March 2, 2017
Dear Campus Community,
Earlier today, a threat of bias-based violence was found written on the wall of a bathroom in the library. That is correct – another threat. In our library. On our campus.
This time a different group was threatened. But to me, this is the same message – a message of hate. A message of intolerance. A message in opposition to everything we at Vassar believe.
In recent days we have seen hateful and violent speech aimed at various groups and individuals based on race, religion, sexual orientation, and ethnic/cultural background. Details on each incident are at the Bias Incident Log.
Many of you have asked what we are doing. In each case the Bias Incident Response Team, Safety & Security, and the Town of Poughkeepsie Police Department have responded. A police investigation is continuing.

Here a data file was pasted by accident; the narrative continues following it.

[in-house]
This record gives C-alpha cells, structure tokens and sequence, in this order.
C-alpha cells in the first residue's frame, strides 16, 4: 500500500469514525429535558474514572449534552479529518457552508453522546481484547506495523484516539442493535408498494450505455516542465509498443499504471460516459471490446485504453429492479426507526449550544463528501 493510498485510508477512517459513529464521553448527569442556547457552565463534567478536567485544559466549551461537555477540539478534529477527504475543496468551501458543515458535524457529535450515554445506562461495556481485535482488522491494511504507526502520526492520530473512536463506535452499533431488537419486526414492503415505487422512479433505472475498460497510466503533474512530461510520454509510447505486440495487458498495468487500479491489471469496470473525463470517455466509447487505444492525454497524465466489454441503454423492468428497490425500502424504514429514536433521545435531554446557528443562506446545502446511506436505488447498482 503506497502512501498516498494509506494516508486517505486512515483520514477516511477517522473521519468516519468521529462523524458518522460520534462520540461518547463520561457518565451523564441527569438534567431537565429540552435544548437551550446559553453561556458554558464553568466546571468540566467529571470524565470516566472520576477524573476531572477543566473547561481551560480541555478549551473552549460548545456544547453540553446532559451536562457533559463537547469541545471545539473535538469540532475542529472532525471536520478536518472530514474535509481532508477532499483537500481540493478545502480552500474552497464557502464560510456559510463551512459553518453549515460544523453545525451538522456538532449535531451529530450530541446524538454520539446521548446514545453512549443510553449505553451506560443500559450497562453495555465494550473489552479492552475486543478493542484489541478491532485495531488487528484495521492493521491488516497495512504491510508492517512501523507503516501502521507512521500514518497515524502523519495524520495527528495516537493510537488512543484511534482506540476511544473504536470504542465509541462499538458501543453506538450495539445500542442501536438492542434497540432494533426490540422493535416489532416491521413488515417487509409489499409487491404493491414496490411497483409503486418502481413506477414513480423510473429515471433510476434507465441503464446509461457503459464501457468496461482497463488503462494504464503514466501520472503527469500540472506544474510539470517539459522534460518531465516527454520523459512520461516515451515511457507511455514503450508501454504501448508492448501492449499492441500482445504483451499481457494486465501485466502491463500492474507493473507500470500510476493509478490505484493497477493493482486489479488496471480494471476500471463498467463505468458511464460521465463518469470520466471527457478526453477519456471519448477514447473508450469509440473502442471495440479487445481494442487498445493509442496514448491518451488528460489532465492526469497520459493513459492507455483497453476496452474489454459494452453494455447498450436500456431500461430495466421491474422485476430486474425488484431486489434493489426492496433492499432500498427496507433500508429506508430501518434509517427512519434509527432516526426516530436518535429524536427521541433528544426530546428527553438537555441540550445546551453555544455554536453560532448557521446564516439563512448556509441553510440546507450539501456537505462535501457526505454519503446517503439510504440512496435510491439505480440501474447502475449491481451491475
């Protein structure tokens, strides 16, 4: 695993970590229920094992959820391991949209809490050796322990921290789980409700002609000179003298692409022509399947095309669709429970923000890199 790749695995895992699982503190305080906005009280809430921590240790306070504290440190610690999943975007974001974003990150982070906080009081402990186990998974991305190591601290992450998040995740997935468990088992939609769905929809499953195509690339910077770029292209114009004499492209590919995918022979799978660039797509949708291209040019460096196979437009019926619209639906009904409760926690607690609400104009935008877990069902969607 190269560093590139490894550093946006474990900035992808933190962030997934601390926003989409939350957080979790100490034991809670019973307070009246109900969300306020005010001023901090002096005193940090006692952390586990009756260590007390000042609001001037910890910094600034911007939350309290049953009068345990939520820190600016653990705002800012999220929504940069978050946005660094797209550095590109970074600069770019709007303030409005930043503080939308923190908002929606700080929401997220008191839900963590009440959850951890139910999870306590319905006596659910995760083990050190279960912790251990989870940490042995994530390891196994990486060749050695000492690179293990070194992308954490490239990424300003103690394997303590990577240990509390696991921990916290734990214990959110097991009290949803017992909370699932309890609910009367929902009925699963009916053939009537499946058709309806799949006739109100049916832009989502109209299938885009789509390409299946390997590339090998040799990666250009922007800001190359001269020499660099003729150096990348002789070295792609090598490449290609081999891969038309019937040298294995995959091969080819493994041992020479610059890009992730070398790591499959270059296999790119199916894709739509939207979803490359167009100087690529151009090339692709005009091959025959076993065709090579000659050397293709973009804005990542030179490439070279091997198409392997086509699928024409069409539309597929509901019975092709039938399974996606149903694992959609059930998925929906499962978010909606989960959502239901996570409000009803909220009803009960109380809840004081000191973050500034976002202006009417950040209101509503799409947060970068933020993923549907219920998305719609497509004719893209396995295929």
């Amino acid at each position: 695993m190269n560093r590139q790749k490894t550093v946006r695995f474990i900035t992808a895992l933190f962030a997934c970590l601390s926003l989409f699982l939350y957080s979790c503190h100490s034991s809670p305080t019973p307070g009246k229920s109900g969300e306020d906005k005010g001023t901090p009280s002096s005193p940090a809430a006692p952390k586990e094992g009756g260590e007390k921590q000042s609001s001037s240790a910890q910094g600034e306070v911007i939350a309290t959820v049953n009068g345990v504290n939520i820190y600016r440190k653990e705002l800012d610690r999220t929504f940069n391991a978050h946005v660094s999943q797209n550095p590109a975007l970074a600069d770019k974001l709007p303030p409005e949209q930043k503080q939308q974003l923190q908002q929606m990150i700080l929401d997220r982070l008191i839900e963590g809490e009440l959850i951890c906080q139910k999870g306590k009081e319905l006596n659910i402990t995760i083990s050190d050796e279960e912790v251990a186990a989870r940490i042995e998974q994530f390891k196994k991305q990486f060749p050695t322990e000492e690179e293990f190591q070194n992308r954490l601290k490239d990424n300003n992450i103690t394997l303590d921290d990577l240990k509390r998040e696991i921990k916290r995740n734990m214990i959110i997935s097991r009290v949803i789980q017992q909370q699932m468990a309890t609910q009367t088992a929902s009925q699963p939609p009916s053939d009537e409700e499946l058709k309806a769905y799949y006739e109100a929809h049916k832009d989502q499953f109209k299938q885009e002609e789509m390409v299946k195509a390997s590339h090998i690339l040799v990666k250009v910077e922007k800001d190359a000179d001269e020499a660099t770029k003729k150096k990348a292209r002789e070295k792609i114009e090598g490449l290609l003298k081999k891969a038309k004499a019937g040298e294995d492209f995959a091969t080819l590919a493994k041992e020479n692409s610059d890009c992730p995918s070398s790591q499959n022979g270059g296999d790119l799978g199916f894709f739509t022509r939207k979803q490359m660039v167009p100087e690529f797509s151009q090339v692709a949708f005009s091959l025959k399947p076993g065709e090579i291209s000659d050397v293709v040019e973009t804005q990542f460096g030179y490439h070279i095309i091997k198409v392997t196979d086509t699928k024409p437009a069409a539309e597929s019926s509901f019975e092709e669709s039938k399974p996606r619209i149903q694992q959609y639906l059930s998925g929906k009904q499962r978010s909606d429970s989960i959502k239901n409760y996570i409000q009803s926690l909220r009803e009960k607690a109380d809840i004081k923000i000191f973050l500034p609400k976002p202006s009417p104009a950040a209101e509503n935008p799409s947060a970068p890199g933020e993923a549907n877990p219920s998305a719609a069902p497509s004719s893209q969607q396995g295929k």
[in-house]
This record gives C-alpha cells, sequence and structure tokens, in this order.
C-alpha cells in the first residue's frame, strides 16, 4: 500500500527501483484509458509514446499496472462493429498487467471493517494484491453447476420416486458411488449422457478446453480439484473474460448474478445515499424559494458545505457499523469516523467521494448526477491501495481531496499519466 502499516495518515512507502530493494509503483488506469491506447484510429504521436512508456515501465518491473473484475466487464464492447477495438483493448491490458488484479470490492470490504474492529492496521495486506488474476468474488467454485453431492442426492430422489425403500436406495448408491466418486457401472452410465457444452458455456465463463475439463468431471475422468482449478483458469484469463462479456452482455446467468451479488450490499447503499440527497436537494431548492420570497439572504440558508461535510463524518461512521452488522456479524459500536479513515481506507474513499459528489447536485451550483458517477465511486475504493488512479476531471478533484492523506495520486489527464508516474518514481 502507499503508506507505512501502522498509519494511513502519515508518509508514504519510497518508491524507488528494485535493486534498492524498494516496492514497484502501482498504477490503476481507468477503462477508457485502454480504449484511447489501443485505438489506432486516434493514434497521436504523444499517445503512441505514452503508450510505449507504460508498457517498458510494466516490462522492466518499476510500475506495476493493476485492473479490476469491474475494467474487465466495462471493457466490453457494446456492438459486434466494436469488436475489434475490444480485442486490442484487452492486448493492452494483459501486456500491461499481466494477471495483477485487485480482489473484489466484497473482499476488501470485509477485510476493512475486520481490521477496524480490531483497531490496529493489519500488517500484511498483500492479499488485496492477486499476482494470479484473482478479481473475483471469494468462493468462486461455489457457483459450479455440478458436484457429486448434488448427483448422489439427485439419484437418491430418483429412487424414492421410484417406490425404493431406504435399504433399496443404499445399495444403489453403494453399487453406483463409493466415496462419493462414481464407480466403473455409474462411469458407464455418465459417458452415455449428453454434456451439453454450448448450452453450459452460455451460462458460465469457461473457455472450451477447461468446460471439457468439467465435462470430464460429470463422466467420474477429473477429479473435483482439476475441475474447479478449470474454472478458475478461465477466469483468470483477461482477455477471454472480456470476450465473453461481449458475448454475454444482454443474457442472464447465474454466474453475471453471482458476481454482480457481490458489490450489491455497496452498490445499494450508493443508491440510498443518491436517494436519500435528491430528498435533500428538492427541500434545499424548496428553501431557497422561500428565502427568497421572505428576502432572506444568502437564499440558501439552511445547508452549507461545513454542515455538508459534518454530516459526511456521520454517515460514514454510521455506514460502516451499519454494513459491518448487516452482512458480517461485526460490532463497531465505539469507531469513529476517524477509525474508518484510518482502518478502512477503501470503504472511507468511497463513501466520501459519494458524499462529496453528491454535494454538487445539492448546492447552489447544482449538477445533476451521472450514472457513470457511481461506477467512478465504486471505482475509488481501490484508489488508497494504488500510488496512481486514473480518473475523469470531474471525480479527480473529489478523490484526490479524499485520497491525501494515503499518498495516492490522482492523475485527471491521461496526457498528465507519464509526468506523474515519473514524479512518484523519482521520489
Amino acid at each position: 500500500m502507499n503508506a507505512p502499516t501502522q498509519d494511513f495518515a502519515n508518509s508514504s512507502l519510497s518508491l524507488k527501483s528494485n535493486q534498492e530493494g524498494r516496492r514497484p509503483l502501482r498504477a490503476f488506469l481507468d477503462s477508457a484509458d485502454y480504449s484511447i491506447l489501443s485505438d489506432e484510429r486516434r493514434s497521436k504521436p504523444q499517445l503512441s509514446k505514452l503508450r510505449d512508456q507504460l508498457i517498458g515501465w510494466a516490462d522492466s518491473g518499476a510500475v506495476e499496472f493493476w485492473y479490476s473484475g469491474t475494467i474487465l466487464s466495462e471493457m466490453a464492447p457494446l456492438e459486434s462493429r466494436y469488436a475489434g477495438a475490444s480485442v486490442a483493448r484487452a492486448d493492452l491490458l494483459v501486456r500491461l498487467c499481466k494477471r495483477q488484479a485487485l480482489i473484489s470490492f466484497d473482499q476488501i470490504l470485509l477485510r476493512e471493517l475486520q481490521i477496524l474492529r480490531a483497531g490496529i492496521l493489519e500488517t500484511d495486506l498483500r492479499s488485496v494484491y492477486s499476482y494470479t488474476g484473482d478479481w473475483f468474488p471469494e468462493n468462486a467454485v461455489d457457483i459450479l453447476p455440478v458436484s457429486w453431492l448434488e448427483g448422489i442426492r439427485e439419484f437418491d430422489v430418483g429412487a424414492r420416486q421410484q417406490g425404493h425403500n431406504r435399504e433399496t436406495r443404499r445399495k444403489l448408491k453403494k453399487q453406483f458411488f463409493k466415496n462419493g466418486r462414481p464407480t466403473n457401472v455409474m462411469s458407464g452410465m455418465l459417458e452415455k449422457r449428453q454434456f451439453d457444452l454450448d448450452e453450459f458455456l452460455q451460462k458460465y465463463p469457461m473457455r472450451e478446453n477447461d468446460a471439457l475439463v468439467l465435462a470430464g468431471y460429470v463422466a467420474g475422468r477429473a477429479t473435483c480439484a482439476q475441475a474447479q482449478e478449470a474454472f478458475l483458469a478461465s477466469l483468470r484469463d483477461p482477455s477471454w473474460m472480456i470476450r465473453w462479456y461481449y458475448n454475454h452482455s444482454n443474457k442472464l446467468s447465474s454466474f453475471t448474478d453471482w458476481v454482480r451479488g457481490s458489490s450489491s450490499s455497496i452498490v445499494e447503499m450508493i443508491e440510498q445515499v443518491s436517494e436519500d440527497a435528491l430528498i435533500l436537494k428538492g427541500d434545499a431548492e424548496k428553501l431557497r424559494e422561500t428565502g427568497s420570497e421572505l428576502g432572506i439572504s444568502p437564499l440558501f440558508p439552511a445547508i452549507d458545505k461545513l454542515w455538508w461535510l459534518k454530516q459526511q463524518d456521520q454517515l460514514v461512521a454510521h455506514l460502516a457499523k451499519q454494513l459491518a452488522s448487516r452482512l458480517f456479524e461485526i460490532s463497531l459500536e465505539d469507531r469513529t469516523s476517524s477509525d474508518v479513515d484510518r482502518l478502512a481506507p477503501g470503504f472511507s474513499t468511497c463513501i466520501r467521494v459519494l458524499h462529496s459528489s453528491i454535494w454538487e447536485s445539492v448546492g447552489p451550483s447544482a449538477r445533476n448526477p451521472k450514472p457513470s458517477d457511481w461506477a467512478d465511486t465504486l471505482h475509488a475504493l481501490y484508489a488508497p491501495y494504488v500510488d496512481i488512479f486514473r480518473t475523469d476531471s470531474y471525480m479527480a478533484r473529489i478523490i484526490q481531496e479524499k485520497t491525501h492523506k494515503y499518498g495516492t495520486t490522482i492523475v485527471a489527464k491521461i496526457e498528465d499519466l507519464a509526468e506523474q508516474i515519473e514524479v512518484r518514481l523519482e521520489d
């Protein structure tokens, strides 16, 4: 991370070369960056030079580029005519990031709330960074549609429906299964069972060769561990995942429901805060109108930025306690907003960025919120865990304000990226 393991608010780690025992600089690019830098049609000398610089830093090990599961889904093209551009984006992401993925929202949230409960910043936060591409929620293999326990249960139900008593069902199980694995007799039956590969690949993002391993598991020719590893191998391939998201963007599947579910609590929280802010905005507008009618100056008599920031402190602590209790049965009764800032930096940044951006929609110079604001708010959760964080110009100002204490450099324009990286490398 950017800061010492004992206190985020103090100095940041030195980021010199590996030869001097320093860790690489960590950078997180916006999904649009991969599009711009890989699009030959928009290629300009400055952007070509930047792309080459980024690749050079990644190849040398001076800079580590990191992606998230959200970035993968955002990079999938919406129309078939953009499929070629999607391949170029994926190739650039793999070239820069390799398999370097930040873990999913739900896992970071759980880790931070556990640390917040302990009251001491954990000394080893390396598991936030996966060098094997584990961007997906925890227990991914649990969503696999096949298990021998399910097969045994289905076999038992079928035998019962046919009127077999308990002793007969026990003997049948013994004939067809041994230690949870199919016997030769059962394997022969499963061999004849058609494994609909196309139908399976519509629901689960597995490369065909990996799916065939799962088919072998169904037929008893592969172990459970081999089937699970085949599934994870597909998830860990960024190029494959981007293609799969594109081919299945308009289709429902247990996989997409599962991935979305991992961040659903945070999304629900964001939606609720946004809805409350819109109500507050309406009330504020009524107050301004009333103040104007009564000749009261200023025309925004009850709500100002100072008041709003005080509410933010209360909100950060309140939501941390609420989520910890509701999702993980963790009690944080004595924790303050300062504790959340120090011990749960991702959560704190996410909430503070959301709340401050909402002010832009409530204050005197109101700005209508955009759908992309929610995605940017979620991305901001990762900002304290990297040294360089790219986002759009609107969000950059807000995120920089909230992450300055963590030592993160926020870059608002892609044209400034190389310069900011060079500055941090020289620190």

Moreover, we are moving forward with specific security-related capital improvements recommended by our safety experts. And, we are contracting an outside hate crimes expert.
There are, as always, several resources at Vassar available to assist students. These include the Dean of Students and Residential Life staff, the Campus Life and Diversity Offices, the Title IX Office, Counseling Services, and the Dean of Studies Office for academic support.
As important as all of these responses, though, is the response from you – our students, faculty and staff. We’ve had a sit-in. We’ve had a rally. We’ve had a gathering of reconciliation culminating in a walk to “reclaim the library.” We saw students make hundreds of posters of solidarity and librarians create their own posters affirming that their space is for everyone. I personally had 100 students present me with individual letters from students and alums, many of them with specific suggestions on a better way forward.
If the purpose of hate speech is to intimidate, then to me, this is proof these pathetic individuals have failed. Because in the face of individuals filled with hate, we respond. We respond with action, with compassion, and with strength. And that, to me, is a far stronger message than anything that can be scrawled on a bathroom wall.